The Politics of Technocracy in Malaysia (1957-2012)



Malaysia’s technocracy (administrative elite) and the government of the day (political elite) have had and continue to enjoy a harmonious and symbiotic relationship. Such synergy had its origins and background in British colonial rule when promising Malays were groomed for administrative positions. The dawn of
merdeka (national independence) allowed for the transition from administrative
positions to political leadership. The first three prime ministers, namely Tunku
Abdul Rahman, Abdul Razak and Hussein Onn were drawn from these ranks.
There was an organic development in the relationship between the ‘old’ technocrats and politicians expressed in shared strategic outlook and direction. As such, national development was characterised not by intermittent periods of political disruption but a sustained period of continuity in the pre-conditions for economic growth which extended and heightened throughout the premiership of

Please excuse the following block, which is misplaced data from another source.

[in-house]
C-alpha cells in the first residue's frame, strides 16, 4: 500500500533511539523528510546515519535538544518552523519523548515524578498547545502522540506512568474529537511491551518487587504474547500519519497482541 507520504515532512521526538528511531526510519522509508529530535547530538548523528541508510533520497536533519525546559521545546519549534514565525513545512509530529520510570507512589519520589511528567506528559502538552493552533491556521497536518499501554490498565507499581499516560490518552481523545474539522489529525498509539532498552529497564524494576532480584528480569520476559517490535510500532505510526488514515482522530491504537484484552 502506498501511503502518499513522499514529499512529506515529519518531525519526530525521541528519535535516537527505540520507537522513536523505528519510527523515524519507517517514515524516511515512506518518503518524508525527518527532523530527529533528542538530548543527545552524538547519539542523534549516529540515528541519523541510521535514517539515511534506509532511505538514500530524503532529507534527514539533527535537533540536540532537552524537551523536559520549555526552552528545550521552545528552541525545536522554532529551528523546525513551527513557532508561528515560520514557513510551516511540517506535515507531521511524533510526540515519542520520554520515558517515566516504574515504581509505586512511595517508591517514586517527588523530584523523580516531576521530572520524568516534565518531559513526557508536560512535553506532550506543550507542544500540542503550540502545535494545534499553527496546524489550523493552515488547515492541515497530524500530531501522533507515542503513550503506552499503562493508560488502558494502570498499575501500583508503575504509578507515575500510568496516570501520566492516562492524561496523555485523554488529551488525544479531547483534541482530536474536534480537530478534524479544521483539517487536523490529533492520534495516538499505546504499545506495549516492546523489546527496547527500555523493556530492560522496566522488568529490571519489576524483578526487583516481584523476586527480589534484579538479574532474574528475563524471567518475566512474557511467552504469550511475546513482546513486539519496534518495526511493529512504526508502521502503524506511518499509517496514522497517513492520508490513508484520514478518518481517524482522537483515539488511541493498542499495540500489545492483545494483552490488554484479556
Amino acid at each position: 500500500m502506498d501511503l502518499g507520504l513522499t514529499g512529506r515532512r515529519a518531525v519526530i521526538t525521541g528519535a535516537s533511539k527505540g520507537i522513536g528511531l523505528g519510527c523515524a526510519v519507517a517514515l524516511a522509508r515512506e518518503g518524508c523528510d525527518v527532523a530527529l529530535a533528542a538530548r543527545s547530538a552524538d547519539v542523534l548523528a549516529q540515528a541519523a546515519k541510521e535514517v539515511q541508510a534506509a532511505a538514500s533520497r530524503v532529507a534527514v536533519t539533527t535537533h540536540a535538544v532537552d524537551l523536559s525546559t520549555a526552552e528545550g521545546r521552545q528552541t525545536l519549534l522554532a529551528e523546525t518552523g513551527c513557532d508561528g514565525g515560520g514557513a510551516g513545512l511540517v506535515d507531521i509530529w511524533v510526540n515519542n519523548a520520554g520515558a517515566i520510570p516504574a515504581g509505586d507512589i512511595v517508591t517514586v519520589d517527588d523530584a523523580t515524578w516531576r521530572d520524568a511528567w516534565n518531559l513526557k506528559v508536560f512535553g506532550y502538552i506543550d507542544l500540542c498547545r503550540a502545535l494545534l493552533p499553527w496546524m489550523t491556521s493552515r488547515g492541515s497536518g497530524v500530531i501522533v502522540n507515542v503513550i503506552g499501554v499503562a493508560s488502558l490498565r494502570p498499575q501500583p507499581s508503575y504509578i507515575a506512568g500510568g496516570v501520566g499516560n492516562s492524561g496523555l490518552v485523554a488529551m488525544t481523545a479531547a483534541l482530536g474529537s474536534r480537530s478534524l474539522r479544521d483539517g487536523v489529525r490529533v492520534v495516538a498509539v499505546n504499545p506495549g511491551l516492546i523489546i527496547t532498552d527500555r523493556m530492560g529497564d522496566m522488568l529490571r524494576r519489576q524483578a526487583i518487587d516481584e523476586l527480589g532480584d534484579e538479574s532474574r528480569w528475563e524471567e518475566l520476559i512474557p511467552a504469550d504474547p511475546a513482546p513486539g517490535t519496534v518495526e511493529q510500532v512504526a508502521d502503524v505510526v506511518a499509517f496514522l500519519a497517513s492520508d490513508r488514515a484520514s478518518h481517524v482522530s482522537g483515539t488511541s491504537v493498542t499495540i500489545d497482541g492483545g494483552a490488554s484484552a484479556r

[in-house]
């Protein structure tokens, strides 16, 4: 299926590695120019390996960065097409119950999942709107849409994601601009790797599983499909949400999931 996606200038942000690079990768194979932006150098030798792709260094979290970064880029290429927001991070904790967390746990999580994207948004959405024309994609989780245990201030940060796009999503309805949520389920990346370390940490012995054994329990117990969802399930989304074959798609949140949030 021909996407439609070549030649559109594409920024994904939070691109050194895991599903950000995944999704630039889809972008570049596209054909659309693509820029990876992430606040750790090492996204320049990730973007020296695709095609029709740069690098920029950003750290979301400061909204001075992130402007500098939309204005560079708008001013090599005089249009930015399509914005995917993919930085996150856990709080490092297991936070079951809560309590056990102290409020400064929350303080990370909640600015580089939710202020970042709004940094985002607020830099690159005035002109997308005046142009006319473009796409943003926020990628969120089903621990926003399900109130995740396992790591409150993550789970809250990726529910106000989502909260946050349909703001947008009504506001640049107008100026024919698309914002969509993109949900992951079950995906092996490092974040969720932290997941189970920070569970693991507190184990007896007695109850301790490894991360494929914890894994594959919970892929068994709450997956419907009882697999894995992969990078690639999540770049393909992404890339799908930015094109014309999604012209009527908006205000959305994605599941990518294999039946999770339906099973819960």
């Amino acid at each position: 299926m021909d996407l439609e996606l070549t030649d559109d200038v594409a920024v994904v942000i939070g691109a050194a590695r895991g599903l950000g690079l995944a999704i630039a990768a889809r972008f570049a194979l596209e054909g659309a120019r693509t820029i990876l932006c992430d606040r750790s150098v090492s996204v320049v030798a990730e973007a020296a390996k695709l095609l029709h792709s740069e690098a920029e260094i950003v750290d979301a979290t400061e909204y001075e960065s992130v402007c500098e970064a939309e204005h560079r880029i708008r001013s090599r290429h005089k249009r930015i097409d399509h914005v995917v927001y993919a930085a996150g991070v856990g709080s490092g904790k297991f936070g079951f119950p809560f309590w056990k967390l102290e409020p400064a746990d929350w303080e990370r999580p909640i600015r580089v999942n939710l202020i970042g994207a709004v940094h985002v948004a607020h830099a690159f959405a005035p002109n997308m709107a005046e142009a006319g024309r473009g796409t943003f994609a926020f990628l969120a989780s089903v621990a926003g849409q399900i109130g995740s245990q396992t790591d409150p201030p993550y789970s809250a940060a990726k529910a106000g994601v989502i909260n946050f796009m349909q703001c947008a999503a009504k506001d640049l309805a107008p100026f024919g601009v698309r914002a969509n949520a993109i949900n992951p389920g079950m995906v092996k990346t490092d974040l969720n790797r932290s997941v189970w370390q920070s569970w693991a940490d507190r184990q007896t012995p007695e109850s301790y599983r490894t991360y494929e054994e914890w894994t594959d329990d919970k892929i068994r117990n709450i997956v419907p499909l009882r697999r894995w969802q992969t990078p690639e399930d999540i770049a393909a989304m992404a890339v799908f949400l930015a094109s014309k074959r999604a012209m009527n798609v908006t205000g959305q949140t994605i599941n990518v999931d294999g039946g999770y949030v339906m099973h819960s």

Mahathir Mohamad. His successor, Abdullah Badawi, started to install corporate
figures as technocrats to professionalise the governance of the administrative
system. Under Najib Razak the role of these ‘new’ technocrats was further entrenched and enhanced.


Technocracy; economic management; developmental politics; Najibnomics

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